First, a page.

I suspect I 'get away' with the two 'poems' on offer here. 'Get away' because they both need a lot of work to get them to be where I want them (as 'page poems') especially the first. 'Checklist for a Trans Person Entering Church' might yet work as a list poem, but I haven't had the energy to do anything with it since GB. 'Coming Out' is now significantly different, especially the closing section (Though every part has been sharpened up and shaped). I think that what matters about these pieces as you find them here is the rhetorical force rather than the craft. Performance is an odd thing. Jean Sprackland said to me recently that sometimes we might need different versions of the same poem for different settings. At GB I felt like I had a particular point about trans and church, so maybe these words aren't too bad.
Saturday, 25 October 2014
Saturday, 18 October 2014
I don’t usually use this blog for health updates, but this seemed the simplest, quickest way to tell the many kind friends and supporters who’ve asked about where things are up to. I’ll try and keep it brief!
On Friday 17th October I went to Manchester Royal Infirmary for an attempt to dilate a narrowed section of my ileum. As many of you will know I have Crohn’s and that led to the removal of my large intestine/colon in 2008 and the formation of a permanent ileostomy. Ongoing active Crohn’s has led to further damage in my remaining bowel, including a 15cm long severe stricture about 80cm proximal to my ileostomy. The stricture is c. 5mm wide which leads to pain and discomfort. My hope was that by stretching the bowel some relief might be had and I could get back to a more normal approach to eating. (Running alongside this plan has been an increase in the drug regimes that I’m on in the hope that my active Crohn’s Disease would be brought under control.)
I went to hospital with what I would call 'measured hope'. My consultant, Dr Rob Willerts is a regionally and nationally respected specialist and the one chap in the North West who combines the endoscopic skills and, more importantly, judgment to decide 'to dilate or not dilate' a stricture. If anyone was going to deal with the challenges, well, he’s the man. But I also knew that this procedure was exploratory – until the scope was inside the bowel, no one could be sure about the precise state of the stricture/s. Crucially, a balloon dilatation would only happen if they comprised scar tissue rather than active, ulcerating Crohn’s.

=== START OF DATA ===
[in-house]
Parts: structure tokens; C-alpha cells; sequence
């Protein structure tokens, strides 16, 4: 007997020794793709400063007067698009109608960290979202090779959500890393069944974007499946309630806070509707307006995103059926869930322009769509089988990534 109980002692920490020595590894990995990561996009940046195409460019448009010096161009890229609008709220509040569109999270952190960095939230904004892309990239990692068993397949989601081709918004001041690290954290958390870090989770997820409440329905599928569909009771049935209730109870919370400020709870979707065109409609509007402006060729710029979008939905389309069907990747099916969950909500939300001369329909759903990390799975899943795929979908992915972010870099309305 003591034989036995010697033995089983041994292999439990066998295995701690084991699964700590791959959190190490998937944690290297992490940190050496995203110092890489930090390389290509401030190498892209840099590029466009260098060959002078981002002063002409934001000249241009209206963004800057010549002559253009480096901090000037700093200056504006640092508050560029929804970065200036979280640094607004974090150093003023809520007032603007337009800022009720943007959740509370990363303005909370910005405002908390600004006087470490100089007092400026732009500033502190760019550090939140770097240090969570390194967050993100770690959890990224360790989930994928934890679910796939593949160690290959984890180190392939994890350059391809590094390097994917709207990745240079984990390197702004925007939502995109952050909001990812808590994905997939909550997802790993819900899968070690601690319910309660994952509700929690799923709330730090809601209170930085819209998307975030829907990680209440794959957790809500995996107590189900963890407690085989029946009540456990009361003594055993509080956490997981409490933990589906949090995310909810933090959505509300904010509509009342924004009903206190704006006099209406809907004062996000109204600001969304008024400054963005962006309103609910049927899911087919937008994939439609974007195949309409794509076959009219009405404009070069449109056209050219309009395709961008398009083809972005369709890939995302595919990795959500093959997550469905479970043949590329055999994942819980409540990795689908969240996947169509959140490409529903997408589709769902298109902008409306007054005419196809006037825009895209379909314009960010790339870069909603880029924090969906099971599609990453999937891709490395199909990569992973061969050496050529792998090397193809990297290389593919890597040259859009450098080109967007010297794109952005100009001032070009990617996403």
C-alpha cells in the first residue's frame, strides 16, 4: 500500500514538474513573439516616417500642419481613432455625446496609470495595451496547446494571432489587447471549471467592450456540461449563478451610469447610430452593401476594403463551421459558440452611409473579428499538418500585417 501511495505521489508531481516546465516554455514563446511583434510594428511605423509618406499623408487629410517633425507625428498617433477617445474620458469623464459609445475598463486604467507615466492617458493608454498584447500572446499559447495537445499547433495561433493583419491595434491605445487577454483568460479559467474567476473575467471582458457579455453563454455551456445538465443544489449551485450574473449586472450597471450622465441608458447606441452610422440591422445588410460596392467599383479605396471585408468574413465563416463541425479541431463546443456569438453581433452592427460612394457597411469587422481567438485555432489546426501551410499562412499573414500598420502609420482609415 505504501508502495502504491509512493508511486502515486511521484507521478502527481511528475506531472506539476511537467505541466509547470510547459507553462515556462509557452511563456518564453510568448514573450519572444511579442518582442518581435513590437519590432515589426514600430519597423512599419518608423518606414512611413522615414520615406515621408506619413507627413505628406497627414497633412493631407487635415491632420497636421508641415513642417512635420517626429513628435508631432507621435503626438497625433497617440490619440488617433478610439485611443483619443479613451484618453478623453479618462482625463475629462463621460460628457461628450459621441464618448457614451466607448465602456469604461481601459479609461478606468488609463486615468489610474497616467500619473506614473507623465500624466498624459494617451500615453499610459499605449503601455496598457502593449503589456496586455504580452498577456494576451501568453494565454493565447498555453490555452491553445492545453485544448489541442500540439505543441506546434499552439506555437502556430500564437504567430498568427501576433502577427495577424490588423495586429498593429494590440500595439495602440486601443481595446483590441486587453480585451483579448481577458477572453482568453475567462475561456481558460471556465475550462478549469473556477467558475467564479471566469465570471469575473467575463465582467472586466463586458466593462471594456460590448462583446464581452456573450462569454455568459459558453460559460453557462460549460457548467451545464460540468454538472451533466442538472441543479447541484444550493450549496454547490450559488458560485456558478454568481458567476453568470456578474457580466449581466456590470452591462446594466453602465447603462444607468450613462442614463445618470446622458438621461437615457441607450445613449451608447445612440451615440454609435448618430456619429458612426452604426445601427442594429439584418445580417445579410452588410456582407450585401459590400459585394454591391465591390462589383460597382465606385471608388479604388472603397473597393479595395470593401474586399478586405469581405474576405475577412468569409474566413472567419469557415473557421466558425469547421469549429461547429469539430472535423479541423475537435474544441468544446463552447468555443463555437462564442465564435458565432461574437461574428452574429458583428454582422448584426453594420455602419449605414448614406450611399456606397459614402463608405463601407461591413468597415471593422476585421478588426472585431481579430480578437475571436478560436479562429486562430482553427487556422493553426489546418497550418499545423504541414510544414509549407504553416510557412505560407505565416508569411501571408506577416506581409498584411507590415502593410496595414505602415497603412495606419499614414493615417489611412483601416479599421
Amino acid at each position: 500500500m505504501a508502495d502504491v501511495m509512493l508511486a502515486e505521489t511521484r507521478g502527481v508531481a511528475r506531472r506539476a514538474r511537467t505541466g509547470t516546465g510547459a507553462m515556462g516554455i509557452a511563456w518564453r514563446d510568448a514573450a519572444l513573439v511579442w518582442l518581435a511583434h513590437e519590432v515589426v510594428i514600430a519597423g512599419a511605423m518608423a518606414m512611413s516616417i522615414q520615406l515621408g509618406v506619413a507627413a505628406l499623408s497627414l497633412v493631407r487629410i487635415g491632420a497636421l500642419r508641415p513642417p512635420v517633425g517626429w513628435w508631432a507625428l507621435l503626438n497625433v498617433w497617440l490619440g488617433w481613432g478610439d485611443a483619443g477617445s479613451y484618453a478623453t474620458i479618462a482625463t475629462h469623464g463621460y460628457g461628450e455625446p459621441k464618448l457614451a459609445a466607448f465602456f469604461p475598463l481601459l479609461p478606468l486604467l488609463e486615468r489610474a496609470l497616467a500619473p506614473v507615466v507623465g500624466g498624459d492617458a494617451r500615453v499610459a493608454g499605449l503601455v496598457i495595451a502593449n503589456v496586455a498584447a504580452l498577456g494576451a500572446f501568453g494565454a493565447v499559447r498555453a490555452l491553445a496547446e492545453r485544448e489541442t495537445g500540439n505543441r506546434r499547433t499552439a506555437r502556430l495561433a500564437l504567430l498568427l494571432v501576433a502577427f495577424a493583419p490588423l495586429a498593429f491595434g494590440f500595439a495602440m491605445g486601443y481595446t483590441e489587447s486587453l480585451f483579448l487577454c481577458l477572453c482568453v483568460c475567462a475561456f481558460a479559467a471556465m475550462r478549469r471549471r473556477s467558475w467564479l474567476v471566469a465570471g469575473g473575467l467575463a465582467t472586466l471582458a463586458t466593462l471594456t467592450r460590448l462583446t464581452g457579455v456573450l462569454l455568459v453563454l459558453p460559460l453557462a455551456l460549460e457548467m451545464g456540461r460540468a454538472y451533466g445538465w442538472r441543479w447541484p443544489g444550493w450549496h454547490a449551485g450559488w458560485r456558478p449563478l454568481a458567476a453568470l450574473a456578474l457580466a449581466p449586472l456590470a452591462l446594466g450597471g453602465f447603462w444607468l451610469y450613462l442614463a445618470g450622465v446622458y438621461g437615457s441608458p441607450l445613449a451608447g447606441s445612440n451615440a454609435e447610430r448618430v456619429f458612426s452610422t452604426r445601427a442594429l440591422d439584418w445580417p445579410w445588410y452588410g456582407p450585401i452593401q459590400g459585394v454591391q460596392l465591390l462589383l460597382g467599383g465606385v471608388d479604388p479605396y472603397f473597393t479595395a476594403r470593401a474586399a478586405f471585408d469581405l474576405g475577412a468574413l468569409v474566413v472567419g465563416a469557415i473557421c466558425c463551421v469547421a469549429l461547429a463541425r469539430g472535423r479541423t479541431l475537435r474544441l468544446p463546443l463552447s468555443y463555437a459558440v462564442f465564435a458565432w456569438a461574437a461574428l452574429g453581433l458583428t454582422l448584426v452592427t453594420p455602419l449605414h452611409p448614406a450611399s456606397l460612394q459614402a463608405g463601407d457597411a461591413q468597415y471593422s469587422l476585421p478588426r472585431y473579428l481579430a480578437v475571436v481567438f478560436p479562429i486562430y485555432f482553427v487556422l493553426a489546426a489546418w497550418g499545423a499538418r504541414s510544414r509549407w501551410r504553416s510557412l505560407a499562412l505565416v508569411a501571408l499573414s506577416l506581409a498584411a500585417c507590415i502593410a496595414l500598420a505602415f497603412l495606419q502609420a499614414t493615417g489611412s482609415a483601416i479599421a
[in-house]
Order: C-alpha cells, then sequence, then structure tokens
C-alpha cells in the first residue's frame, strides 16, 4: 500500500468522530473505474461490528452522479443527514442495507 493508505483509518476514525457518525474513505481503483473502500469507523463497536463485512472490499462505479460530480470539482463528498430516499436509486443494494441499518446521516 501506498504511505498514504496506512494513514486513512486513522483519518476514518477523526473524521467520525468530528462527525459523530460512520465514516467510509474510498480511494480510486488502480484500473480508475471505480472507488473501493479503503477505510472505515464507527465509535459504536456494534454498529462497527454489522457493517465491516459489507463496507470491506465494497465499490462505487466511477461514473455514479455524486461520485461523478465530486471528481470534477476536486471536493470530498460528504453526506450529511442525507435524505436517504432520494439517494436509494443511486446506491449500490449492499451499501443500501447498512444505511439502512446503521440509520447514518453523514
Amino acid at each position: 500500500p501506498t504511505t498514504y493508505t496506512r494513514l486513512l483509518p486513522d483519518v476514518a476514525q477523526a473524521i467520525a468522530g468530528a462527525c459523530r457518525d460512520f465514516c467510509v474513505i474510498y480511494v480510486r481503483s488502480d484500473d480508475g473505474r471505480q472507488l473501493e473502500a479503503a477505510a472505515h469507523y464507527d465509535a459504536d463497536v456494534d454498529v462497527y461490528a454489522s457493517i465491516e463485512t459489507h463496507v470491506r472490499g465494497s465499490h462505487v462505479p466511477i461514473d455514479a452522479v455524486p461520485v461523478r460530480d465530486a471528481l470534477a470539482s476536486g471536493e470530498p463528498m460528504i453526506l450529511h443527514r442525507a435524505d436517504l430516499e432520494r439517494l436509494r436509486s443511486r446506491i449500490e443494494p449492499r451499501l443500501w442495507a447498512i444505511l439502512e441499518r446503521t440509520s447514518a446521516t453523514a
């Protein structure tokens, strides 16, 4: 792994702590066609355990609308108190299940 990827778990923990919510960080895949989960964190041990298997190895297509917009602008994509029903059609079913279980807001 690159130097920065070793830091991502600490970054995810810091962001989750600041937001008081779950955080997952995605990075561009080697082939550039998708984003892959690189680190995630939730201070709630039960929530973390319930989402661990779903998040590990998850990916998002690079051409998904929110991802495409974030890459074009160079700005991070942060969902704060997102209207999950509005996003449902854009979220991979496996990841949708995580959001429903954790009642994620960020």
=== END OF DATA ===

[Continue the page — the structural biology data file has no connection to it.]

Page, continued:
Alas, things have not gone quite as I’d hoped. When Rob and his team got to the stricture it was clear that the narrowing is full of active Crohn’s. As he explained afterwards, as soon as the scope touched the stricture it bled. That, however, is not the worst of it.
Rob did manage to get the scope through the stricture to take a look further up. Sadly there is further ulceration behind the stricture and it looks nasty, circumferential and active. At this point the team decided to end the procedure. It was not realistic to dilate the multiple problems.
In addition, there may be some Upper G.I. issues – apparently my scans show the possibility of a narrowing in the duodenal area. This is, of course, a wee bit worrying.
Where does this leave me? Well, it is a bit deflating. Despite being on high doses of advanced treatments for Crohn’s the disease has not been brought under control. It’s a reminder that my Crohn’s is of a complex variety.
I will be sent back to my team at Salford Royal and the hope is that the increase in some of my drugs will – over time – bring the active disease under control. There is a new Crohn’s drug Vedolizumab now coming on-line and that might be worth exploring. Obviously, drug treatments bring with them constant issues about side-effects, but I’ve been dealing with these for years and I’ve not been defeated yet! There is, of course, the shadow of surgery as well, but – given the fact that my previous, extensive adventures under the knife make that the very last resort – that will need to be considered with a calm and measured mind.